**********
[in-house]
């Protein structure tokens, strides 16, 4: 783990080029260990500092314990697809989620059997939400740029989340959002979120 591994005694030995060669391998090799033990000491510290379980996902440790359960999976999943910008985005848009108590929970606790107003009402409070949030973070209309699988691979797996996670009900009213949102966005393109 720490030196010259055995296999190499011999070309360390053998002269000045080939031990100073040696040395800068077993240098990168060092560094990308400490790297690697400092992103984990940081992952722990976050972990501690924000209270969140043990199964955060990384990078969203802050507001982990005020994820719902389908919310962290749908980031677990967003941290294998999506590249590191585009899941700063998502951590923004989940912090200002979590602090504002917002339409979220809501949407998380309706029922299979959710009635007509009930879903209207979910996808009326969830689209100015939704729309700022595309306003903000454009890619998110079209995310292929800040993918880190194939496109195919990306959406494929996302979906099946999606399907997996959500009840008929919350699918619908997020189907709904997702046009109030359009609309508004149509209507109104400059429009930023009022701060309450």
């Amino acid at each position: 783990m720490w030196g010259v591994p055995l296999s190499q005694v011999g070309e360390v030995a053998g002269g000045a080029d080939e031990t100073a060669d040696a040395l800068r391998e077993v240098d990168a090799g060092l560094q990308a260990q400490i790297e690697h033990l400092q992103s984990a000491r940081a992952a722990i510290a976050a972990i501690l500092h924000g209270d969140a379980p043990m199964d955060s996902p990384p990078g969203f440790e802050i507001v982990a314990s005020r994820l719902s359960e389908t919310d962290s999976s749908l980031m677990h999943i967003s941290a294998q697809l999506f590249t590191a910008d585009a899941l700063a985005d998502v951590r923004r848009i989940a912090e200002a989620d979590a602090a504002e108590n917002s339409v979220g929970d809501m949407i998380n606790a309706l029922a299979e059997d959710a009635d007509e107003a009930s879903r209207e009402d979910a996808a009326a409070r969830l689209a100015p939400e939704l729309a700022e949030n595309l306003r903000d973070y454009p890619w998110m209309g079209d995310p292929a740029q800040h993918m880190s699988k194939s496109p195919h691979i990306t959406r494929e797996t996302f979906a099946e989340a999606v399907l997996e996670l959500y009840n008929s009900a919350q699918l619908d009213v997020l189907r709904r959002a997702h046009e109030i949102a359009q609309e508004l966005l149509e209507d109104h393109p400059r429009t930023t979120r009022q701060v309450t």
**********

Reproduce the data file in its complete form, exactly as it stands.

[in-house]
């Protein structure tokens, strides 16, 4: 783990080029260990500092314990697809989620059997939400740029989340959002979120 591994005694030995060669391998090799033990000491510290379980996902440790359960999976999943910008985005848009108590929970606790107003009402409070949030973070209309699988691979797996996670009900009213949102966005393109 720490030196010259055995296999190499011999070309360390053998002269000045080939031990100073040696040395800068077993240098990168060092560094990308400490790297690697400092992103984990940081992952722990976050972990501690924000209270969140043990199964955060990384990078969203802050507001982990005020994820719902389908919310962290749908980031677990967003941290294998999506590249590191585009899941700063998502951590923004989940912090200002979590602090504002917002339409979220809501949407998380309706029922299979959710009635007509009930879903209207979910996808009326969830689209100015939704729309700022595309306003903000454009890619998110079209995310292929800040993918880190194939496109195919990306959406494929996302979906099946999606399907997996959500009840008929919350699918619908997020189907709904997702046009109030359009609309508004149509209507109104400059429009930023009022701060309450």
């Amino acid at each position: 783990m720490w030196g010259v591994p055995l296999s190499q005694v011999g070309e360390v030995a053998g002269g000045a080029d080939e031990t100073a060669d040696a040395l800068r391998e077993v240098d990168a090799g060092l560094q990308a260990q400490i790297e690697h033990l400092q992103s984990a000491r940081a992952a722990i510290a976050a972990i501690l500092h924000g209270d969140a379980p043990m199964d955060s996902p990384p990078g969203f440790e802050i507001v982990a314990s005020r994820l719902s359960e389908t919310d962290s999976s749908l980031m677990h999943i967003s941290a294998q697809l999506f590249t590191a910008d585009a899941l700063a985005d998502v951590r923004r848009i989940a912090e200002a989620d979590a602090a504002e108590n917002s339409v979220g929970d809501m949407i998380n606790a309706l029922a299979e059997d959710a009635d007509e107003a009930s879903r209207e009402d979910a996808a009326a409070r969830l689209a100015p939400e939704l729309a700022e949030n595309l306003r903000d973070y454009p890619w998110m209309g079209d995310p292929a740029q800040h993918m880190s699988k194939s496109p195919h691979i990306t959406r494929e797996t996302f979906a099946e989340a999606v399907l997996e996670l959500y009840n008929s009900a919350q699918l619908d009213v997020l189907r709904r959002a997702h046009e109030i949102a359009q609309e508004l966005l149509e209507d109104h393109p400059r429009t930023t979120r009022q701060v309450t």